I had to know more.

Over the next few months, I dropped in on many different studios and styles of yoga, and got to meet and learn from many different instructors from all backgrounds.  Now, while I recognize the value of diversity and different perspectives, I chose to make my home at Strala.  And since you are hopefully going to be leading me as I continue to learn more about myself and this yoga-thing, I have a few requests for you in dealing with me in your class:

First, I’m scared and insecure about myself.  I don’t look like you do, I don’t bend like you do, I can’t do as many boat poses or push-ups as you can, and I sweat like a pig.  But do your best to find something positive in me and what I’m doing on the mat.  It won’t be easy to find it, but keep looking – it will energize me and keep me coming back.  And by all means, please touch me.  Even if my pose doesn’t need correcting, at least put your hand on my back or my shoulder, encouraging me to relax and let go some of the tightness that comes with my movement.  (And by the way, my poses willalways need adjusting.)

Next, I’d love to tell you that my diet is spotless, but clearly that’s not the case.  I appreciate that yours is well balanced, and plant based, but I’m ok with you being mortal too.  I like you just a bit more when you let it slip that you did a shot of tequila last night, or crave a Chili Dog with Mustard from time to time.  Let me see a side of you that I can connect with – it will draw me closer to you.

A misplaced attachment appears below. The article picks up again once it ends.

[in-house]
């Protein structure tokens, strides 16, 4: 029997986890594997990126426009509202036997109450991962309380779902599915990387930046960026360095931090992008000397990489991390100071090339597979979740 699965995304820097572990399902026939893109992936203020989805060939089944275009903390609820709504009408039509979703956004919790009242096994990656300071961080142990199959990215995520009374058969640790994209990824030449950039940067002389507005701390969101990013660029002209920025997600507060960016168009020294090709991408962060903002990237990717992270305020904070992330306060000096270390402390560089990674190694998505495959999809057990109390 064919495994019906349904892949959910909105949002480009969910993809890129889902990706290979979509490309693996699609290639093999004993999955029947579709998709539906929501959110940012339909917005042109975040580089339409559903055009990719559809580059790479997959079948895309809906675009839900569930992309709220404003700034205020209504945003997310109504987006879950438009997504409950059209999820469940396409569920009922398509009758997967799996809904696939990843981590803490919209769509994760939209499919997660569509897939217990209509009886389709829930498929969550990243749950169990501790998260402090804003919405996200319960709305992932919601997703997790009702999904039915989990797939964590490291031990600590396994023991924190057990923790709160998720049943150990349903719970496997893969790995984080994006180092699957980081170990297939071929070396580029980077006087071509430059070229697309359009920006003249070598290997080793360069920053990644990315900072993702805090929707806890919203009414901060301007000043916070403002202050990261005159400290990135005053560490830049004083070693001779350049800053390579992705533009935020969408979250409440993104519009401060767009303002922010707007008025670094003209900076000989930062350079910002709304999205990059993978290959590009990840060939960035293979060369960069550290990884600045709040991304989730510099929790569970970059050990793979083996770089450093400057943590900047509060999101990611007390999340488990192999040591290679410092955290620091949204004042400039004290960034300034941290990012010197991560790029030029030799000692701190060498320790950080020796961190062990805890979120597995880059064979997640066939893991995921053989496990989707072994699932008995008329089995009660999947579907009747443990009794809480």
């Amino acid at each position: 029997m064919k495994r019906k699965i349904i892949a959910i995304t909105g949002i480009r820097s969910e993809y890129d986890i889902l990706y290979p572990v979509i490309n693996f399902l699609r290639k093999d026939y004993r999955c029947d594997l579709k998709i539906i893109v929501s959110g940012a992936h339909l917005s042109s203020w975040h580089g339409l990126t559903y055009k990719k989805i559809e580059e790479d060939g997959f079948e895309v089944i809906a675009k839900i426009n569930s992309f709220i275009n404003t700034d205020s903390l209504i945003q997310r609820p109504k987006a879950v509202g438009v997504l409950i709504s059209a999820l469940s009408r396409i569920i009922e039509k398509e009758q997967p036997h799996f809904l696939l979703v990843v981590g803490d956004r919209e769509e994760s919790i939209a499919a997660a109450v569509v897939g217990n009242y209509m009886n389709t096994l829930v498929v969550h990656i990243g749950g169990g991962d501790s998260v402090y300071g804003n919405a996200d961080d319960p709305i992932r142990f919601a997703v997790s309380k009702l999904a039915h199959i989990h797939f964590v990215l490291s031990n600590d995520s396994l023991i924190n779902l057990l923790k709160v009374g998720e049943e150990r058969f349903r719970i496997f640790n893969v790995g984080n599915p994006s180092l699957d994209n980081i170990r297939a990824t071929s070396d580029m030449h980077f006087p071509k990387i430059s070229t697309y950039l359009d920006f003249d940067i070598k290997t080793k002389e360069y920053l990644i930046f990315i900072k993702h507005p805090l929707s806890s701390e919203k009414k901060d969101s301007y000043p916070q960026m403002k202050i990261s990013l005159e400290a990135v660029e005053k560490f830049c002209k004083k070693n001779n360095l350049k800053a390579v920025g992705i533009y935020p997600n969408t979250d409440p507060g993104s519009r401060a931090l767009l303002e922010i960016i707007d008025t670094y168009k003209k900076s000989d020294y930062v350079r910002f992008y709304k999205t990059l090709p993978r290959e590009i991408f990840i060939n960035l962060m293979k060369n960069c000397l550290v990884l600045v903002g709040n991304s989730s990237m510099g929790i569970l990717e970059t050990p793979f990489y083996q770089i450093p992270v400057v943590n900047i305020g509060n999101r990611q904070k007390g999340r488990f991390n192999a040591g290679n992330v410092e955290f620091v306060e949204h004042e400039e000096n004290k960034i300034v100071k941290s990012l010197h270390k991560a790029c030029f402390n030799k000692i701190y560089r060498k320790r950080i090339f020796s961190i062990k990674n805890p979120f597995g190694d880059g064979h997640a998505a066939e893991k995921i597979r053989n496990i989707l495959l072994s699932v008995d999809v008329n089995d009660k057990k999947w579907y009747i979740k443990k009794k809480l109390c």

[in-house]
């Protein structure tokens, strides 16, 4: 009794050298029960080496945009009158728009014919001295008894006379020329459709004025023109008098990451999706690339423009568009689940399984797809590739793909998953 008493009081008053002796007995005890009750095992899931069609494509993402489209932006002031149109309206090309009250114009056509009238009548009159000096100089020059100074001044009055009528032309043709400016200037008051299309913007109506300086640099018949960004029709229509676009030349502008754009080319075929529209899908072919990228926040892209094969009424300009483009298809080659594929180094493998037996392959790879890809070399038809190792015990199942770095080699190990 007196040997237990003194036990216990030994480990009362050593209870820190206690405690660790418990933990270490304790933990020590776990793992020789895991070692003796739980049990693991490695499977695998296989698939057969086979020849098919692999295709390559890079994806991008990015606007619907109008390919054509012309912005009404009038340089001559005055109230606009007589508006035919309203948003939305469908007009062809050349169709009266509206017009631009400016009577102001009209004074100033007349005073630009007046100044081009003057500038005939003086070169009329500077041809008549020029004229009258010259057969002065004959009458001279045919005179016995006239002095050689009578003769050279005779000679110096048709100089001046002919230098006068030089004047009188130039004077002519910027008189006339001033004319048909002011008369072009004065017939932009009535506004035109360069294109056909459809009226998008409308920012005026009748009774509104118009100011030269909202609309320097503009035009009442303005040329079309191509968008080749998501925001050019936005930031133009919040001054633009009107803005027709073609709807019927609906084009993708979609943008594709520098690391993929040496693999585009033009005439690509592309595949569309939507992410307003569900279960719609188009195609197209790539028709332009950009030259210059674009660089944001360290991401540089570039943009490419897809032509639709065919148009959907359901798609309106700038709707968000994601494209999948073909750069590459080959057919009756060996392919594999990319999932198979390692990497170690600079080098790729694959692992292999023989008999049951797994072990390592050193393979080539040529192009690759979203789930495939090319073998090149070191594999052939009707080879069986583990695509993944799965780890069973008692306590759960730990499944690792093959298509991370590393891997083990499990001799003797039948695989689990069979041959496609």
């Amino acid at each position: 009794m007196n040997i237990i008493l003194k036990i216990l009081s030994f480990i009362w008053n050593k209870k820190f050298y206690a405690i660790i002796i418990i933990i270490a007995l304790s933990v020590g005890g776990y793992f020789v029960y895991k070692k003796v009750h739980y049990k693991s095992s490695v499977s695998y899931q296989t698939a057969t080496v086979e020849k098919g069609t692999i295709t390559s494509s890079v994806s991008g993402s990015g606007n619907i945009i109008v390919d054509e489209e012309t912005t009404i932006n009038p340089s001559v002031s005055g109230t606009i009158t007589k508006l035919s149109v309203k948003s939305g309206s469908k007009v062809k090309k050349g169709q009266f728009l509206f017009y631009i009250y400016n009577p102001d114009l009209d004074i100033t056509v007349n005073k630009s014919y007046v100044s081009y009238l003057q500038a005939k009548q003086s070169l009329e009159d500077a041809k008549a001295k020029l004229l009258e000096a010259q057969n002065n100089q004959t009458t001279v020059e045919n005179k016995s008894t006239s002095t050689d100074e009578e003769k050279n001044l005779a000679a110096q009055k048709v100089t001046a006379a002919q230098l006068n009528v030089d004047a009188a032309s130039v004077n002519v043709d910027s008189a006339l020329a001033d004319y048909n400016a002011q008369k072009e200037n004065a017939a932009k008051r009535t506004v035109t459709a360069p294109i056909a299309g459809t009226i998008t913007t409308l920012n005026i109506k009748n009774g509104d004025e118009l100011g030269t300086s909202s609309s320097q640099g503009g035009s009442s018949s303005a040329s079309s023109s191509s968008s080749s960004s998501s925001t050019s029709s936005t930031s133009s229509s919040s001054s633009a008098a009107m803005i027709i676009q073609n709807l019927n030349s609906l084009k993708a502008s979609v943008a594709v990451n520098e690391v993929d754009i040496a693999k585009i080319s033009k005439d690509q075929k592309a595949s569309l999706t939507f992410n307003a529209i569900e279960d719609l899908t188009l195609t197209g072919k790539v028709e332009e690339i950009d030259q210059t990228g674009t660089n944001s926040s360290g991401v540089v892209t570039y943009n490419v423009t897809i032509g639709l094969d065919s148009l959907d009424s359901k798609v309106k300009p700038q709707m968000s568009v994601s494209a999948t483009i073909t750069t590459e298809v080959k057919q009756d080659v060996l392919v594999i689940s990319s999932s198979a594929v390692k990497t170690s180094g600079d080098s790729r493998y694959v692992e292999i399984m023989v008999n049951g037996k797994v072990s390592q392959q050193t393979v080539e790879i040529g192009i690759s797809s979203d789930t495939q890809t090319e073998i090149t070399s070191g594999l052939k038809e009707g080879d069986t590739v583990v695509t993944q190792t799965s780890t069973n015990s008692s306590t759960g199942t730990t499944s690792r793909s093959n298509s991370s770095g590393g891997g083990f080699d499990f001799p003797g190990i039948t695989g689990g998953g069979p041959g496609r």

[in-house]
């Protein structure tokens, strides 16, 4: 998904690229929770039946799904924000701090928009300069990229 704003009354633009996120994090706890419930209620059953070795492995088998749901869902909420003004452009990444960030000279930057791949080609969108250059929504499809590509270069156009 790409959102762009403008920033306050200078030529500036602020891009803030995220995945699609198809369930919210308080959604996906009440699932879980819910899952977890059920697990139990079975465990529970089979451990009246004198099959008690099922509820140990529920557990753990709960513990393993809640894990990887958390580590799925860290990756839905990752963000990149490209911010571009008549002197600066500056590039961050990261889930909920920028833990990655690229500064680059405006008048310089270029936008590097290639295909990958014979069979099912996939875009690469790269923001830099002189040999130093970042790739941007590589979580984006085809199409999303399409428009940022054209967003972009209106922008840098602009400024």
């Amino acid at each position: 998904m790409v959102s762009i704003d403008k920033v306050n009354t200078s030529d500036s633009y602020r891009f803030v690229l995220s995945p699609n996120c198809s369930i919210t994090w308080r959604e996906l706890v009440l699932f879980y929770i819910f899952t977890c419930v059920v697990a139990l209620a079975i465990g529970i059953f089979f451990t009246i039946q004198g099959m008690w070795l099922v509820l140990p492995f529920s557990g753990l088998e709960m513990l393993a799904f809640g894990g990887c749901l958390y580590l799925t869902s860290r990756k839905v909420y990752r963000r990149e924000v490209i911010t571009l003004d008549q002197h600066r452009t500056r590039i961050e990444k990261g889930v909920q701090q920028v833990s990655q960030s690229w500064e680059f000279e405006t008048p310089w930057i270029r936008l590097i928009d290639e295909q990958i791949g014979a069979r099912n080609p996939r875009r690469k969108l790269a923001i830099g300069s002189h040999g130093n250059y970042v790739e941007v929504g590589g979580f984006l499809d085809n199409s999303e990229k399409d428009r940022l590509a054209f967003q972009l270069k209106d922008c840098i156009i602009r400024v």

Additionally, believe in what you are doing in your class – more than just knowing the sequence and the steps, feel it happening as you are guiding me through the routine.  I can take a cross-fit class at any gym, but I’m following you for your commitment to Strala Yoga.  If you are simply phoning it in, I’ll know, and I’ll start thinking about the Super-Sized Double Big Mac meal that whispers to me on the streets of Manhattan.

Further, I appreciate it most when you have a Point of View.  You are not going to scare me off by taking a stand on things.  I’m not going to judge you or think poorly of you if you stand behind your beliefs.  Talk to me and about me, and don’t be afraid to tell me if you think I need to fix something.  I’m not following you because there are no other yoga instructors in New York – I’m following you because you challenge my body and my mind together.

And finally, besides taking your class, nothing makes me happier than to see you practicing yoga in another Strala teacher’s classes.  Seeing your commitment to both your practice and to other Strala Teachers, and having my mat next to yours in class fills me with pride and gives me a chance to brag to others about you and how awesome you are.  I’ll love talking about you and saying how I knew you when you first started out.  I’ve got a pretty big mouth, so this could definitely help get things going for you!

I could go on for hours about how much I love yoga, Strala, and how proud I am to have watched your teaching career start out, but instead I should just wrap it up with a few simple words of encouragement.

Be confident but not arrogant, be strong but still human, be knowledgeable but open to learning.  But above all else, have fun with it – you have the best job in the world.

And remember that if you say something is impossible, say it quietly – so that you don’t interrupt the person that is doing it…

Your pal,
Todd